California has counties that no longer are in existence. A lot of these counties were established and disbanded within the 19th century; county borders have modified very little since 1900 in the vast most of states.
Fun Facts about California Counties
- California was first divided into 27 counties on February 18, 1850.
- These were further sub-divided to form 16 additional counties by 1860.
- Another 14 counties formed through further subdivision from 1861 to 1893.
Counties by Name
More California counties are named for saints than in any other state.
Counties by Year
- Branciforte, Butte, Calaveras, Colusi, Contra Costa, El Dorado, Los Angeles, Marin, Mariposa, Mendocino, Monterey, Napa, Sacramento, San Diego, San Francisco, San Joaquin, San Luis Obispo, Santa Barbara, Santa Clara, Shasta, Solano, Sonoma, Sutter, Trinity, Tuolumne, Yola and Yuba Counties was the 27 original counties created as of February 18, 1850.
- Imperial County was the last county created on August 7, 1907.
County Size Facts
- San Francisco County (47 sq mi) is the largest county in California.
- San Bernardino County (20,062 sq mi) is the smallest county in California.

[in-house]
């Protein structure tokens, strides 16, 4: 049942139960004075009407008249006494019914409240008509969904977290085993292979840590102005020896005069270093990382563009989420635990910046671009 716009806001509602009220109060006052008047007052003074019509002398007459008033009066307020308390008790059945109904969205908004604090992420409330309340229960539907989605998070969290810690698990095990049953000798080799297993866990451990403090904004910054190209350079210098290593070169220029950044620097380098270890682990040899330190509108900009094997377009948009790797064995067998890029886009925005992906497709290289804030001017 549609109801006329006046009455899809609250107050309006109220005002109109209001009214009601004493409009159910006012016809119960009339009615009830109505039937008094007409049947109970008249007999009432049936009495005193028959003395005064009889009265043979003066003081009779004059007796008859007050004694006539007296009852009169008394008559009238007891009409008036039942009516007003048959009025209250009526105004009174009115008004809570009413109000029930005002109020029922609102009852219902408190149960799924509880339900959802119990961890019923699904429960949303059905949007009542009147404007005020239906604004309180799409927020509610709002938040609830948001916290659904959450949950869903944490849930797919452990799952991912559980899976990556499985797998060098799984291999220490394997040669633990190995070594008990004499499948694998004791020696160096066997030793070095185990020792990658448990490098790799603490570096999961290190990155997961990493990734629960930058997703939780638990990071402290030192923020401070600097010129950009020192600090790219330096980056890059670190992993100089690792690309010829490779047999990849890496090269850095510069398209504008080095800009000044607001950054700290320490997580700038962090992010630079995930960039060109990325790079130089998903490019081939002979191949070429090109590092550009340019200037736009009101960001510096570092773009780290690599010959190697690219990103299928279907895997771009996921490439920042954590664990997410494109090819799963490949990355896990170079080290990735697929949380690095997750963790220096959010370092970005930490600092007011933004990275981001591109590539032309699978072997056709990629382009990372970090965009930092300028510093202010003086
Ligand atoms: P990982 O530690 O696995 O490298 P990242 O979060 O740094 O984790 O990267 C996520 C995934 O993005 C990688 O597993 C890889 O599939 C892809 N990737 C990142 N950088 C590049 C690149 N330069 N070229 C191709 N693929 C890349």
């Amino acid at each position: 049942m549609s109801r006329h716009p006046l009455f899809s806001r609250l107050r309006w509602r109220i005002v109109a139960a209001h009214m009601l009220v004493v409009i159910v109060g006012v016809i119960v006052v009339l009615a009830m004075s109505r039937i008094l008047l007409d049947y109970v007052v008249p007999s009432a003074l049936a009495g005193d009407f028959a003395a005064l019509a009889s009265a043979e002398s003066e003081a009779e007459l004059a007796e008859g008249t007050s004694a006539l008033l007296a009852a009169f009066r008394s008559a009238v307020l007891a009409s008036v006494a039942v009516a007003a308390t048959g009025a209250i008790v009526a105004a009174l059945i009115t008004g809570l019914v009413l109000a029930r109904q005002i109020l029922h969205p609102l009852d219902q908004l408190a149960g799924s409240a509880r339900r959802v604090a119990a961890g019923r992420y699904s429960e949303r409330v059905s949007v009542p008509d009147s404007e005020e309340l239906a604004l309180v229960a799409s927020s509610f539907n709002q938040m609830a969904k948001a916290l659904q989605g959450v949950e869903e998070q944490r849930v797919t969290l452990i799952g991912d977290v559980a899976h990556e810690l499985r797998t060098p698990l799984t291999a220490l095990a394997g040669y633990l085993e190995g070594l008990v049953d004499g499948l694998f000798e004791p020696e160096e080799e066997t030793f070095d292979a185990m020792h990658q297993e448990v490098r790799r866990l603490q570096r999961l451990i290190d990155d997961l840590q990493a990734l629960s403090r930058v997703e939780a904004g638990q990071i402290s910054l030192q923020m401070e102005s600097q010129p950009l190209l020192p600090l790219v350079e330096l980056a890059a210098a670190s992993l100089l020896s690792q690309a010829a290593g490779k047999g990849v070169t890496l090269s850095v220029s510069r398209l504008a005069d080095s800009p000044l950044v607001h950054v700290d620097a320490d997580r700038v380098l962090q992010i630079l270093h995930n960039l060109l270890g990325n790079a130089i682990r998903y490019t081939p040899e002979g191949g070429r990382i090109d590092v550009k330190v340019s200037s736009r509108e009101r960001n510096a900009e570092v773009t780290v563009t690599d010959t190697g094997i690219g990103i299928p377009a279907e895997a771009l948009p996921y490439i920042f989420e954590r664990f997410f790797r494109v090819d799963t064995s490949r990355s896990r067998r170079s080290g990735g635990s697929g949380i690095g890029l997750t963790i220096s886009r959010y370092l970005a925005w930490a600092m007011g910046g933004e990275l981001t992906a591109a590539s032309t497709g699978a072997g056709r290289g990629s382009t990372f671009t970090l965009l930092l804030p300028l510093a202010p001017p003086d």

County Population Facts
- Alpine County (1,120) is the least populated county in California.
- Los Angeles County (10,163,507) is the most populated county in California.
California City Facts
California’s 10 largest (2010) cities are:
- Los Angeles (3,792,621) is in Los Angeles County
- San Diego (1,301,617) is in San Diego County
- San Jose (945,942) is in Santa Clara County
- San Francisco (805,235) is in San Francisco County
- Fresno (494,665) is in Fresno County
- Sacramento (466,488) is in Sacramento County
- Long Beach (462,257) is in Los Angeles County
- Oakland (390,724) is in Alameda County
- Bakersfield (347,483) is in Kern County
- Anaheim (336,265) is in Orange County
Boundary Changes of California Counties from 1850-1925
This Interactive Map of California Counties show the historical boundaries, names, organization, and attachments of every county, extinct county and unsuccessful county proposal from 1850 to 1925.
Many of the county boundaries have also experienced small changes over the years. The original county boundaries tended to follow the geography of the land, often being established along mountain ridges and similar natural features.